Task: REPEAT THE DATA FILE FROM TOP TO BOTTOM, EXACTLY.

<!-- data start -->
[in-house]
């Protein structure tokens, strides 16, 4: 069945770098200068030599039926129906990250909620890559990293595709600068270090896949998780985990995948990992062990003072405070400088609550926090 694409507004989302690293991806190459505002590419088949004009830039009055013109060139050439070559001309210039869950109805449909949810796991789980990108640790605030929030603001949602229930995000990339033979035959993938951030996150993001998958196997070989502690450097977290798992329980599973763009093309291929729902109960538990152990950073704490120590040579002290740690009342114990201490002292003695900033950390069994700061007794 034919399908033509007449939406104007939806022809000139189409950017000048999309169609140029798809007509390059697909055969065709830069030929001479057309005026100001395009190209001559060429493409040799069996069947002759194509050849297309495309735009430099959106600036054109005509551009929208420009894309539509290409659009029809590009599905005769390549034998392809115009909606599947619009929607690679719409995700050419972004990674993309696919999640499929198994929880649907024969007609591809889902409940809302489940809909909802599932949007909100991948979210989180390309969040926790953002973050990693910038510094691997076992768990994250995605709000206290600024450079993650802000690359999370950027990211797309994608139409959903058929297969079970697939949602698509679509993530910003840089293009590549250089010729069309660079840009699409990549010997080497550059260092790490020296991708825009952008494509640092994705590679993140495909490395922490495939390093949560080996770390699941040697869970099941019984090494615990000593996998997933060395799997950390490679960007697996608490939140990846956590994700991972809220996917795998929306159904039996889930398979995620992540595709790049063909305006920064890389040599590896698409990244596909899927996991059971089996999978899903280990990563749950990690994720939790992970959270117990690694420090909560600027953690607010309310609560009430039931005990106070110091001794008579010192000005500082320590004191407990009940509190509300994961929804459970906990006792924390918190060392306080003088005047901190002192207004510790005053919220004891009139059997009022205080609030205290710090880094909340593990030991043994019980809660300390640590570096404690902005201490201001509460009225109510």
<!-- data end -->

[in-house]
């Protein structure tokens, strides 16, 4: 069945770098200068030599039926129906990250909620890559990293595709600068270090896949998780985990995948990992062990003072405070400088609550926090 694409507004989302690293991806190459505002590419088949004009830039009055013109060139050439070559001309210039869950109805449909949810796991789980990108640790605030929030603001949602229930995000990339033979035959993938951030996150993001998958196997070989502690450097977290798992329980599973763009093309291929729902109960538990152990950073704490120590040579002290740690009342114990201490002292003695900033950390069994700061007794 034919399908033509007449939406104007939806022809000139189409950017000048999309169609140029798809007509390059697909055969065709830069030929001479057309005026100001395009190209001559060429493409040799069996069947002759194509050849297309495309735009430099959106600036054109005509551009929208420009894309539509290409659009029809590009599905005769390549034998392809115009909606599947619009929607690679719409995700050419972004990674993309696919999640499929198994929880649907024969007609591809889902409940809302489940809909909802599932949007909100991948979210989180390309969040926790953002973050990693910038510094691997076992768990994250995605709000206290600024450079993650802000690359999370950027990211797309994608139409959903058929297969079970697939949602698509679509993530910003840089293009590549250089010729069309660079840009699409990549010997080497550059260092790490020296991708825009952008494509640092994705590679993140495909490395922490495939390093949560080996770390699941040697869970099941019984090494615990000593996998997933060395799997950390490679960007697996608490939140990846956590994700991972809220996917795998929306159904039996889930398979995620992540595709790049063909305006920064890389040599590896698409990244596909899927996991059971089996999978899903280990990563749950990690994720939790992970959270117990690694420090909560600027953690607010309310609560009430039931005990106070110091001794008579010192000005500082320590004191407990009940509190509300994961929804459970906990006792924390918190060392306080003088005047901190002192207004510790005053919220004891009139059997009022205080609030205290710090880094909340593990030991043994019980809660300390640590570096404690902005201490201001509460009225109510």